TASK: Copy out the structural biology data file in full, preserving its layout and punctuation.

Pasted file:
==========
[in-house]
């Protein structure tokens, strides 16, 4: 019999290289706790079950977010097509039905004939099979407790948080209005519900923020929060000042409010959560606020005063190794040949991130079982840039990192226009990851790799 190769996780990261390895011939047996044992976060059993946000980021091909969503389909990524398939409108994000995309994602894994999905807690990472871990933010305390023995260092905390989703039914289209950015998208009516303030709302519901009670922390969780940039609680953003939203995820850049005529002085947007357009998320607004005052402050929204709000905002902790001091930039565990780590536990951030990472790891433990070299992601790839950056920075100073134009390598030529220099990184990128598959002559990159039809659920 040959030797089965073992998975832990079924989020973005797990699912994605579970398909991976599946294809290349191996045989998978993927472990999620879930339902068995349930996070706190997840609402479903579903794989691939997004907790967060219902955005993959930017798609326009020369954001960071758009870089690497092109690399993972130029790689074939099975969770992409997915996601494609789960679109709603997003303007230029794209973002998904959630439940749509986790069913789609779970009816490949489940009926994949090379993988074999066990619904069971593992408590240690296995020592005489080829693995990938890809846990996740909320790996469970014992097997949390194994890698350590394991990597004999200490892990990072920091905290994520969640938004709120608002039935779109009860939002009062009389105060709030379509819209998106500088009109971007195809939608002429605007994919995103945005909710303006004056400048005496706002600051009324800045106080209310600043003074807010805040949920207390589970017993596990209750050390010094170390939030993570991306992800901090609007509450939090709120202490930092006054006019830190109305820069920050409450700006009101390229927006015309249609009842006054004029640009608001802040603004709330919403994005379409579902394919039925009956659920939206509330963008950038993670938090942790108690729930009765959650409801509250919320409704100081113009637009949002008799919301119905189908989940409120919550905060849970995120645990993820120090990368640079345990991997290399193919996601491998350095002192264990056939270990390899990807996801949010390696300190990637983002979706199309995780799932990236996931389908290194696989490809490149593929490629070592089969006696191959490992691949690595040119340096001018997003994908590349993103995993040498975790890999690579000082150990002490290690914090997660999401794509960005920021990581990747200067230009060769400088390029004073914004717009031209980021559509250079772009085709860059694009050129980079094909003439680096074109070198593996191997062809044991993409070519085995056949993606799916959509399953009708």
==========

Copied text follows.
[in-house]
């Protein structure tokens, strides 16, 4: 019999290289706790079950977010097509039905004939099979407790948080209005519900923020929060000042409010959560606020005063190794040949991130079982840039990192226009990851790799 190769996780990261390895011939047996044992976060059993946000980021091909969503389909990524398939409108994000995309994602894994999905807690990472871990933010305390023995260092905390989703039914289209950015998208009516303030709302519901009670922390969780940039609680953003939203995820850049005529002085947007357009998320607004005052402050929204709000905002902790001091930039565990780590536990951030990472790891433990070299992601790839950056920075100073134009390598030529220099990184990128598959002559990159039809659920 040959030797089965073992998975832990079924989020973005797990699912994605579970398909991976599946294809290349191996045989998978993927472990999620879930339902068995349930996070706190997840609402479903579903794989691939997004907790967060219902955005993959930017798609326009020369954001960071758009870089690497092109690399993972130029790689074939099975969770992409997915996601494609789960679109709603997003303007230029794209973002998904959630439940749509986790069913789609779970009816490949489940009926994949090379993988074999066990619904069971593992408590240690296995020592005489080829693995990938890809846990996740909320790996469970014992097997949390194994890698350590394991990597004999200490892990990072920091905290994520969640938004709120608002039935779109009860939002009062009389105060709030379509819209998106500088009109971007195809939608002429605007994919995103945005909710303006004056400048005496706002600051009324800045106080209310600043003074807010805040949920207390589970017993596990209750050390010094170390939030993570991306992800901090609007509450939090709120202490930092006054006019830190109305820069920050409450700006009101390229927006015309249609009842006054004029640009608001802040603004709330919403994005379409579902394919039925009956659920939206509330963008950038993670938090942790108690729930009765959650409801509250919320409704100081113009637009949002008799919301119905189908989940409120919550905060849970995120645990993820120090990368640079345990991997290399193919996601491998350095002192264990056939270990390899990807996801949010390696300190990637983002979706199309995780799932990236996931389908290194696989490809490149593929490629070592089969006696191959490992691949690595040119340096001018997003994908590349993103995993040498975790890999690579000082150990002490290690914090997660999401794509960005920021990581990747200067230009060769400088390029004073914004717009031209980021559509250079772009085709860059694009050129980079094909003439680096074109070198593996191997062809044991993409070519085995056949993606799916959509399953009708």